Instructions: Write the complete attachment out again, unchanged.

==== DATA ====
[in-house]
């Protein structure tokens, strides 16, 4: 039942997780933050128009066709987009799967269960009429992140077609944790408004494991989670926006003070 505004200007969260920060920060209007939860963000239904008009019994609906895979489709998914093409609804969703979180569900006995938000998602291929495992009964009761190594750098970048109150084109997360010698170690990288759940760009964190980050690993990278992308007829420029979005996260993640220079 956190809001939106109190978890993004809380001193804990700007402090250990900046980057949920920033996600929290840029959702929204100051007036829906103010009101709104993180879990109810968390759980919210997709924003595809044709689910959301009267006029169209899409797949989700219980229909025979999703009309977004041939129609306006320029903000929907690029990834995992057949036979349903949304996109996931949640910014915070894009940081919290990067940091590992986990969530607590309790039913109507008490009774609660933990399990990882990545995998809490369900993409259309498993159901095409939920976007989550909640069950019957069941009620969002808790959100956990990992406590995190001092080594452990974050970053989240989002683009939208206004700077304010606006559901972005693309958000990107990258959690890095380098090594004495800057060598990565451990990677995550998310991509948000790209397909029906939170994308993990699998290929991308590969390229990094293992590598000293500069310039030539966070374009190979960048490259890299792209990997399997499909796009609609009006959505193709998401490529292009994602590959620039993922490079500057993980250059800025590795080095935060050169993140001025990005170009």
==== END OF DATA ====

[in-house]
């Protein structure tokens, strides 16, 4: 039942997780933050128009066709987009799967269960009429992140077609944790408004494991989670926006003070 505004200007969260920060920060209007939860963000239904008009019994609906895979489709998914093409609804969703979180569900006995938000998602291929495992009964009761190594750098970048109150084109997360010698170690990288759940760009964190980050690993990278992308007829420029979005996260993640220079 956190809001939106109190978890993004809380001193804990700007402090250990900046980057949920920033996600929290840029959702929204100051007036829906103010009101709104993180879990109810968390759980919210997709924003595809044709689910959301009267006029169209899409797949989700219980229909025979999703009309977004041939129609306006320029903000929907690029990834995992057949036979349903949304996109996931949640910014915070894009940081919290990067940091590992986990969530607590309790039913109507008490009774609660933990399990990882990545995998809490369900993409259309498993159901095409939920976007989550909640069950019957069941009620969002808790959100956990990992406590995190001092080594452990974050970053989240989002683009939208206004700077304010606006559901972005693309958000990107990258959690890095380098090594004495800057060598990565451990990677995550998310991509948000790209397909029906939170994308993990699998290929991308590969390229990094293992590598000293500069310039030539966070374009190979960048490259890299792209990997399997499909796009609609009006959505193709998401490529292009994602590959620039993922490079500057993980250059800025590795080095935060050169993140001025990005170009």